I think that I have spent my entire life resisting the particular structure known as a schedule. Ask my homeroom teachers about how often I was late to school. Ask all of my bosses about whether I struggled to get to work on time. Ask my poor, hungry husband about my ability to put supper on the table at a consistent and reasonable hour. Ask my daughter about my ability to get her to college on time the year that we commuted together.
(My daughter has chosen to rebel against her upbringing by becoming a time-conscious, prompt, and on-schedule person. Good choice!)
Knowing this, you can predict what an amorphous shape my days have taken since retirement. I have a list of daily goals and I do a pretty good job of meeting them, but when things will happen is not defined, and each day becomes increasingly busy with activity as I run out of waking hours to accomplish my goals.
The one constant defining point of my day’s structure is taking my Tarceva, which I do first thing in the morning. After that, I have to wait one hour to eat or drink, so engagement really starts after breakfast. The question every morning is, however, how much time slips away in the company of my good buddy the Internet before breakfast actually happens. Often that one hour wait for complete absorption of the medicine stretches to two hours.
I now have to fit another drug into my schedule; due to side effects from the Tarceva, I’m taking doxycycline twice per day for 6 weeks. This is a drug that demands careful, consistent scheduling. You have to take it one hour before or two hours after a meal for full absorption. I haven’t asked my doctor yet if I can take it at the same time as the Tarceva, but my gut feeling about that is to let the Tarceva have my body all to itself at dosing time. After getting the bottle of doxy and reading the dosing guidelines, my head was spinning around how I can organize my life to take this medication properly.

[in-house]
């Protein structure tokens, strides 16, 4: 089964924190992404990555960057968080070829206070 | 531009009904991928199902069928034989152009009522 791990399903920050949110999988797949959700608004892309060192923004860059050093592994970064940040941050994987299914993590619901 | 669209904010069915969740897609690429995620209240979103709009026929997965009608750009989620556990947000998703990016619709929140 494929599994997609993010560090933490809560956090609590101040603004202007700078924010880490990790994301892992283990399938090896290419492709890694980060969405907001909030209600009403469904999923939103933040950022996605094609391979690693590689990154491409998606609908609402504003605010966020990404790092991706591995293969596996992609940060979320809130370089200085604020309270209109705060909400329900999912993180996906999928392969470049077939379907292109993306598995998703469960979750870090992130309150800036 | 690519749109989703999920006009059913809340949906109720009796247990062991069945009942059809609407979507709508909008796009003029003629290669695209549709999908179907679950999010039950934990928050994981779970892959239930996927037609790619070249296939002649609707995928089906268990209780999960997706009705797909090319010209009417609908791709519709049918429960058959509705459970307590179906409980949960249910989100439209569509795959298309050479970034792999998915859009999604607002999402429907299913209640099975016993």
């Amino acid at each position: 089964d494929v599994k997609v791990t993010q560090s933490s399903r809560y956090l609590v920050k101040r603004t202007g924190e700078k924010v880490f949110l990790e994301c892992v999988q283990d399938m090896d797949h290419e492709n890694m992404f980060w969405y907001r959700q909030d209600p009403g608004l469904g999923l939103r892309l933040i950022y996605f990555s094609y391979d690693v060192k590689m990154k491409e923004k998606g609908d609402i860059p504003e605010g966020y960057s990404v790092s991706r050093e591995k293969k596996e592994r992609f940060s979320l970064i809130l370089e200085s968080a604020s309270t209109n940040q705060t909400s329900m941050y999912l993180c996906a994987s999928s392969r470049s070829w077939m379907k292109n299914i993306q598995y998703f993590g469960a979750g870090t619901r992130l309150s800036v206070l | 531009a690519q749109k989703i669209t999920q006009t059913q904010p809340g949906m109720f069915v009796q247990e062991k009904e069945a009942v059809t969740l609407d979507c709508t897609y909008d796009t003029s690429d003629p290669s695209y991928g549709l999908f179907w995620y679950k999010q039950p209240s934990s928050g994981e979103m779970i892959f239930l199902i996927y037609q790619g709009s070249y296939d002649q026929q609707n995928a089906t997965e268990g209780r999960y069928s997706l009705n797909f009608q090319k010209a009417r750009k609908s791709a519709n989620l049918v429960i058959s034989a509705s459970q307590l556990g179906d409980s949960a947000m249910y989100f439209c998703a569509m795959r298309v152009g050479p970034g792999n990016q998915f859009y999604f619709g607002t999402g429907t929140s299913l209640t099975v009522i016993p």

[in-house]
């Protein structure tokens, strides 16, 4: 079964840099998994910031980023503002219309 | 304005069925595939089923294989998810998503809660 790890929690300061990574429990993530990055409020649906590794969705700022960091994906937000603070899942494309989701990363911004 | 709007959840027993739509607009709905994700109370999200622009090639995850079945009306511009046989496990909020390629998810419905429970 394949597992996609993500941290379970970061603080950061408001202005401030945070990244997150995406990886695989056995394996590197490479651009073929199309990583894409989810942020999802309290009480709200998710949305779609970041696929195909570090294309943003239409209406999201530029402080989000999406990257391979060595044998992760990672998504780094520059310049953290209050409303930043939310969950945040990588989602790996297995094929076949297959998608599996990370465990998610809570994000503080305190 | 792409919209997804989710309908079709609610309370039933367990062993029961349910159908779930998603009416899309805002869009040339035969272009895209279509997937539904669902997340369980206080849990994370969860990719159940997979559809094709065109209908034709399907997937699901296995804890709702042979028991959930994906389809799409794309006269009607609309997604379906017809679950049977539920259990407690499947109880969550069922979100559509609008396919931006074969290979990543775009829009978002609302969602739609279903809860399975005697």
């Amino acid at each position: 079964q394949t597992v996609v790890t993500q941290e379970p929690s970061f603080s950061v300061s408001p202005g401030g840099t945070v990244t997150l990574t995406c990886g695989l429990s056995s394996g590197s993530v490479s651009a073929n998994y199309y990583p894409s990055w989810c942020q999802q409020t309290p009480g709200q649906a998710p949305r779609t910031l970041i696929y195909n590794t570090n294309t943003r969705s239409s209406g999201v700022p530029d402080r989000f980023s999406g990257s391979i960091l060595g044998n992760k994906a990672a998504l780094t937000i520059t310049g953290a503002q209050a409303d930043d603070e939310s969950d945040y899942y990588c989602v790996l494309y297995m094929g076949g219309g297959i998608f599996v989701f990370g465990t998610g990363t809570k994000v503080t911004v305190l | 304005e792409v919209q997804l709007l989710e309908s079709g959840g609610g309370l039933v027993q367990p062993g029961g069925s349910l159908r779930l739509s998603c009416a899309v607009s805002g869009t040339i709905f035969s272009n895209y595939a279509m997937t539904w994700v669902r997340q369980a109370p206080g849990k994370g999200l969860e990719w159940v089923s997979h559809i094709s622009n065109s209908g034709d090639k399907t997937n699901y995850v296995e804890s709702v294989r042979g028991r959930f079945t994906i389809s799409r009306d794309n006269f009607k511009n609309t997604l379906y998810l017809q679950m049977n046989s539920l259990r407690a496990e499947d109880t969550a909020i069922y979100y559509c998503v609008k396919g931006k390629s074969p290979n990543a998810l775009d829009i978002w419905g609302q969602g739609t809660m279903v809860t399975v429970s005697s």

My conclusion is that I am going to have to structure my life around a more consistent timetable. This means less dawdling after taking the Tarceva, and supper on the table at an earlier hour. I’ll have to focus my dairy on breakfast and supper, and have little or no dairy at lunch. Thank goodness I am a big fan of the peanut butter sandwich.
I’m amused that medicine has taken over the role that having a job used to have in giving my day a structure. I have my doubts as to whether I will be any more successful in cheerfully and consistently adopting this new structure than any other schedule I’ve had in my life. If I can - well, good for me, on more than one level.